AC JosepH Media/RCBC
MOUNT LAUREL — When Nicole Ceballos Gonzalez enrolled at Rowan College at Burlington County in January 2017, she knew very little English.
A Panamanian transplant, Ceballos Gonzalez spoke fluent Spanish and communicated primarily through music during her first semester. Because she was in the beginning stages of learning a new language, she felt self-conscious in class and did not participate often.
“Now, I participate all the time,” Ceballos Gonzalez said. “Being in an environment at RCBC, where I felt comfortable, helped me grow more confident in my language skills. This confidence helped me outside of school, as well as in my life and my community.”
Ceballos Gonzalez, a first-generation college student, came to America just four years ago and settled in Mount Laurel to work as an au pair. Through her host family, she learned of RCBC, and soon after enrolling, she took off in her studies, and her increased confidence trickled into all areas of her life.
She earned a spot on the Dean’s List after her first semester and received the RCBC Education Award, the RCBC International Students Award, the RCBC Music Award and the Promise and Possibilities Foundation’s “I am a Promise Award.”
She joined the worship team at her church (Marlton Assembly of God) and became a Sunday school teacher. She also started serving people in need throughout the Camden community.
“Now I have enough confidence to help and serve others with my skills, which is what I love to do,” Ceballos Gonzalez said. “Moreover, being the first one to go to college from my family is a great personal accomplishment for me. I started a new trend, opening doors for a better future, not just for myself but for my family and everyone I meet.”
Ceballos Gonzalez has immersed herself in RCBC extracurriculars, such as the jazz ensemble, the concert band and the string ensemble. As a member of the education club, she had the opportunity to participate in Read Across America at the Benjamin Banneker Preparatory Charter School in Willingboro. Because she is bilingual, she read to the students in Spanish.
“It was my first experience in a classroom as a future educator, and I was able to share with the students about American culture and relate with students from minority groups,” Ceballos Gonzalez said. “I also participated in the celebration of Black History Month in 2019. One night, the gospel choir performed at RCBC, and I had the opportunity to talk about the origins of blues music in Black American culture. Then, I performed blues music on the piano.”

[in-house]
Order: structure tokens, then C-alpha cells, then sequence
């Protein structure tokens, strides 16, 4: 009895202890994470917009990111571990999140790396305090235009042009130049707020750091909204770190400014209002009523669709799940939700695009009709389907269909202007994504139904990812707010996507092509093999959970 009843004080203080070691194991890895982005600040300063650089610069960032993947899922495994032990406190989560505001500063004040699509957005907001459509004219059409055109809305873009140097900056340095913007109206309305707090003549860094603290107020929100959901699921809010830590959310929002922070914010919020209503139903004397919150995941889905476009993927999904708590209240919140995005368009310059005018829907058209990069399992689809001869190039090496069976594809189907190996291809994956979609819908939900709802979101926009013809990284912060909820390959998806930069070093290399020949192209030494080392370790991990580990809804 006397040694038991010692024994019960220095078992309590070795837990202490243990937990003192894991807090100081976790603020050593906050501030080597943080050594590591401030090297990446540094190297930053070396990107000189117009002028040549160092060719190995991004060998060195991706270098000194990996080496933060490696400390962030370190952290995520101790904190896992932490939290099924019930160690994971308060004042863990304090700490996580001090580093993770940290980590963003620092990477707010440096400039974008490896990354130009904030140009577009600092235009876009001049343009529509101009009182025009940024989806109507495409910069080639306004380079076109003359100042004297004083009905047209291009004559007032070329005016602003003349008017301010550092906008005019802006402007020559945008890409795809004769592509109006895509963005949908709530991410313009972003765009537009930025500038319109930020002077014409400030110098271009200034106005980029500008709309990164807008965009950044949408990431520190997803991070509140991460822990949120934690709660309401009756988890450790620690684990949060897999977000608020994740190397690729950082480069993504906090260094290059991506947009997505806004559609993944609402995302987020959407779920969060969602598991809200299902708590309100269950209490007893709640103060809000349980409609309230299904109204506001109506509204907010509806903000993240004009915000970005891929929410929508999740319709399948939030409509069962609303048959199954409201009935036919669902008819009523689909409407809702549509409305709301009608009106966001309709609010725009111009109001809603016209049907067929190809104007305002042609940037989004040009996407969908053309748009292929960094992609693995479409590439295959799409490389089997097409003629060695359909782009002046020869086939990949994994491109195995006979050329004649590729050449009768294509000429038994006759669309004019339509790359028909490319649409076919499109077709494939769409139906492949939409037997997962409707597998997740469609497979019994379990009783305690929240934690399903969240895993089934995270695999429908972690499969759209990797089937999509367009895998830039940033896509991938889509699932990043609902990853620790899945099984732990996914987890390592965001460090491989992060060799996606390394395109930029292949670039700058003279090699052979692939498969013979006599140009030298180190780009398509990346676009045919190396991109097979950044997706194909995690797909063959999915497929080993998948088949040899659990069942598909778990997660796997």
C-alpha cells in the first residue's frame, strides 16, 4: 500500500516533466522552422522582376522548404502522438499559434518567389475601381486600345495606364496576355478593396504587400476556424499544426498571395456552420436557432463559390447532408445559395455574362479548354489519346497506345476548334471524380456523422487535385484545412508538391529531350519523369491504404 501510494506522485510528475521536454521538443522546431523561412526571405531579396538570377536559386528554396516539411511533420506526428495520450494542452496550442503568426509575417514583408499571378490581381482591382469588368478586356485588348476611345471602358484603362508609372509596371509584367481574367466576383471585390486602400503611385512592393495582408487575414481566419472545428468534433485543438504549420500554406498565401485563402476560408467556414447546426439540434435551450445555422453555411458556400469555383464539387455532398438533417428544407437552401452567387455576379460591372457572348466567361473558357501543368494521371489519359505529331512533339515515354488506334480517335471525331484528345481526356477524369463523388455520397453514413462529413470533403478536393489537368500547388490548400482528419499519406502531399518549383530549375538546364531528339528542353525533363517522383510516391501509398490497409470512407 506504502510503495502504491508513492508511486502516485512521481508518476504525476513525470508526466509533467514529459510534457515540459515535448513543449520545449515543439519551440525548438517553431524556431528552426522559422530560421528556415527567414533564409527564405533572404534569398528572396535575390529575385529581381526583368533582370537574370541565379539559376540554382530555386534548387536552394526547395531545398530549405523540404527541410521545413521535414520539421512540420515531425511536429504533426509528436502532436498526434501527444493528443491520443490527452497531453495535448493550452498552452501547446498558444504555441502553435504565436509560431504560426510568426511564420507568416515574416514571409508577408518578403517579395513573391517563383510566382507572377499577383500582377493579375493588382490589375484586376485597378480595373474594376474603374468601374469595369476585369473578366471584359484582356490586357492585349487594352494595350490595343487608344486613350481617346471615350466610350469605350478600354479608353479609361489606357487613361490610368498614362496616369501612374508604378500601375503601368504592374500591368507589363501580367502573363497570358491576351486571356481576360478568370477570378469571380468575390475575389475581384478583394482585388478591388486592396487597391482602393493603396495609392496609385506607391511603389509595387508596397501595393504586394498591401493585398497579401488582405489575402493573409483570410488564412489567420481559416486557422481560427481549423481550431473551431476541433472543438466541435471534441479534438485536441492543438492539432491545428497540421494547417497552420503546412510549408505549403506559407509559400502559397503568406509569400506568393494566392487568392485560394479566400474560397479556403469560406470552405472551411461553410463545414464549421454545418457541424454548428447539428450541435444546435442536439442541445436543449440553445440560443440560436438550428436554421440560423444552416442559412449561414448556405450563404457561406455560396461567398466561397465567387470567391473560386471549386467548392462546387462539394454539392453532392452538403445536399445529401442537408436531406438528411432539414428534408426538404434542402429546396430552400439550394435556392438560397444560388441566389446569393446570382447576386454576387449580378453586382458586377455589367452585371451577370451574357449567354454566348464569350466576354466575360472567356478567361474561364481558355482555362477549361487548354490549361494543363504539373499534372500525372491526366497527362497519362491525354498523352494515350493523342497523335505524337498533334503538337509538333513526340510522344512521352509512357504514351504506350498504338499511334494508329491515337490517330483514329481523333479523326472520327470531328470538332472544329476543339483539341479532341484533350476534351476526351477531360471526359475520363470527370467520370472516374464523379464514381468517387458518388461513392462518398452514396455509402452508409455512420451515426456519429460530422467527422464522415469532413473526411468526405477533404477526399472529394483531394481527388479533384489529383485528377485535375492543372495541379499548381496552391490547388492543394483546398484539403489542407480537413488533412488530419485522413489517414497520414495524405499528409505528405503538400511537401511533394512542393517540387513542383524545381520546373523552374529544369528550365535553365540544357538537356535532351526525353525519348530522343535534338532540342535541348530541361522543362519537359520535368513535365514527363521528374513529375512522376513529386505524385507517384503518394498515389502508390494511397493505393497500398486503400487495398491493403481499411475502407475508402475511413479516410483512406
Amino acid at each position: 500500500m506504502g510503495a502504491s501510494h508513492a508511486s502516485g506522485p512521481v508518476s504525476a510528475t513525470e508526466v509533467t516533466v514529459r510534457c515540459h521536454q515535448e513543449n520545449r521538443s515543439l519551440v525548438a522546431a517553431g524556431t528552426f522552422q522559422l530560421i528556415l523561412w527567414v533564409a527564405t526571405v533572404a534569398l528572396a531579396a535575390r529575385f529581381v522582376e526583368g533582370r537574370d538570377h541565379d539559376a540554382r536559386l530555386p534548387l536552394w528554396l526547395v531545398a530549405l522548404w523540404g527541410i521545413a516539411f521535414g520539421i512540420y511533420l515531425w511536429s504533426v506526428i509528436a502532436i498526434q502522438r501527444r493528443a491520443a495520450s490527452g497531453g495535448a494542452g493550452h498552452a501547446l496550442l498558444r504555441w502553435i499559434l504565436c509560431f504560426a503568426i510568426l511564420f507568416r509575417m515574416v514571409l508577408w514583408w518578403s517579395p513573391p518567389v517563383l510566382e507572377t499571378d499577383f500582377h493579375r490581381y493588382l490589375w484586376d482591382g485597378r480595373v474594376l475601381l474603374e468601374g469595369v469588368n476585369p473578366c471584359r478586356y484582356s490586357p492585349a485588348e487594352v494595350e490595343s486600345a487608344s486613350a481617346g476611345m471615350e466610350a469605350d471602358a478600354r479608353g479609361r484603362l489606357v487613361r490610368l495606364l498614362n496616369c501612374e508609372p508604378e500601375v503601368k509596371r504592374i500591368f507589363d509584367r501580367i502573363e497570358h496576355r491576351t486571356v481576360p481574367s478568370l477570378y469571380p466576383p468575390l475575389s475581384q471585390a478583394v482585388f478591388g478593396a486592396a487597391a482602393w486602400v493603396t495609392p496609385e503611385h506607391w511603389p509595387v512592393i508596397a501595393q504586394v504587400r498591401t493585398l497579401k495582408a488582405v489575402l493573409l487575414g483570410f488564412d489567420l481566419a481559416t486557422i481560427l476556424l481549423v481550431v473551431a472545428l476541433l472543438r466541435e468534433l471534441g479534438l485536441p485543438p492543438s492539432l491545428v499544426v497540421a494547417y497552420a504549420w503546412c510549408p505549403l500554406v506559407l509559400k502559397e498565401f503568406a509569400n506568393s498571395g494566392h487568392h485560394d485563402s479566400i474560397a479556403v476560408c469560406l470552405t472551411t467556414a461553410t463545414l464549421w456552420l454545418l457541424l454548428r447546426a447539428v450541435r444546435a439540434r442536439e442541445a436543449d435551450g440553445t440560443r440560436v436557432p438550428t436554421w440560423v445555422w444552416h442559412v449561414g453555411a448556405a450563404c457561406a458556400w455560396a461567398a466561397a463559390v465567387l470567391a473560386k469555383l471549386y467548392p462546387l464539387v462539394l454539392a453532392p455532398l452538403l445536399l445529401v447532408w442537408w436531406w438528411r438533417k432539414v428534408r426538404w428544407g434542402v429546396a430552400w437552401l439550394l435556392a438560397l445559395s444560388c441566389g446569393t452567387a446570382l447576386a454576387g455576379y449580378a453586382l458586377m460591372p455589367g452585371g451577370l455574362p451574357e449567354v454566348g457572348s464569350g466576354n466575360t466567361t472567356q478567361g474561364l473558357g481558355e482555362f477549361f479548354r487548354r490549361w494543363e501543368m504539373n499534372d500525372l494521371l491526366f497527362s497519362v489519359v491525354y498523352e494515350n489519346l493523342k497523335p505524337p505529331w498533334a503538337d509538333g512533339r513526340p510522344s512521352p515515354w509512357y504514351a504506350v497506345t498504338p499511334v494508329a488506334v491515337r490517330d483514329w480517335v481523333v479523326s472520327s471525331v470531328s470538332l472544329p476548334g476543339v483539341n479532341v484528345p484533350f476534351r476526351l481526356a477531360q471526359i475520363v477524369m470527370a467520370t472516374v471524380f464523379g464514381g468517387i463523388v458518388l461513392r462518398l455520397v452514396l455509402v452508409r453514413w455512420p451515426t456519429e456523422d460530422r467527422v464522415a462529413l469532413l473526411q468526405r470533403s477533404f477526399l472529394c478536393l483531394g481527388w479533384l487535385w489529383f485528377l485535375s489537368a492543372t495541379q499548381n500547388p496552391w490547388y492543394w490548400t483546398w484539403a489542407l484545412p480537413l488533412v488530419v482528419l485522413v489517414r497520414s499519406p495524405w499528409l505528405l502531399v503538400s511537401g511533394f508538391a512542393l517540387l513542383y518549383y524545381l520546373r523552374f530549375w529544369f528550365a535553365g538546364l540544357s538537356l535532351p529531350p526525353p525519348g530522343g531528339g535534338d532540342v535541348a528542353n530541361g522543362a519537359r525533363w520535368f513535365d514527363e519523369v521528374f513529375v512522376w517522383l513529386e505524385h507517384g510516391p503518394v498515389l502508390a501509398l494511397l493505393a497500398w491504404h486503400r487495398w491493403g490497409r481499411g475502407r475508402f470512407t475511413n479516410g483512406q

As an immigrant, a student of color and as a student coming from a low-income neighborhood, Ceballos Gonzalez said she wants to use her experiences and education to help younger generations achieve their goals.
“I want to give back,” Ceballos Gonzalez said. “To all those children who perhaps think they cannot do it, for those children who live in places where education is unattainable, for those children in my community that go to school without breakfast, those children that have to walk more than two hours to get to the nearest school and children who are denied opportunities just because they look different. This is why I chose to be an educator. I want to be an instrument to help others achieve their goals. I want to show them that there are endless possibilities.”
Ceballos Gonzalez firmly believes that music not only helps students express themselves, but also helps them improve academically. That’s why she chose to study music and inclusive education at RCBC.
“I want to create an environment where my students of all backgrounds, regardless of their abilities, can feel safe, respected and actively included in my classroom,” Ceballos Gonzalez said. “I believe music can touch a student in a way no other teaching strategy can, and it is my educational goal to use music to create an environment to meet the needs of all my students.”
As for her future plans, Nicole is transferring to Rowan University this fall to pursue a degree in inclusive education. She hopes to become a special education teacher or work with students from different minority groups.
She also plans to pursue a graduate degree in speech pathology.
“Do not be afraid to try, do not be afraid to fail, do not be afraid of what others will think of you,” Ceballos Gonzalez said. “Because the more you try at whatever you do, the better you will be. Our world – now more than ever – needs people who will keep trying no matter what.”
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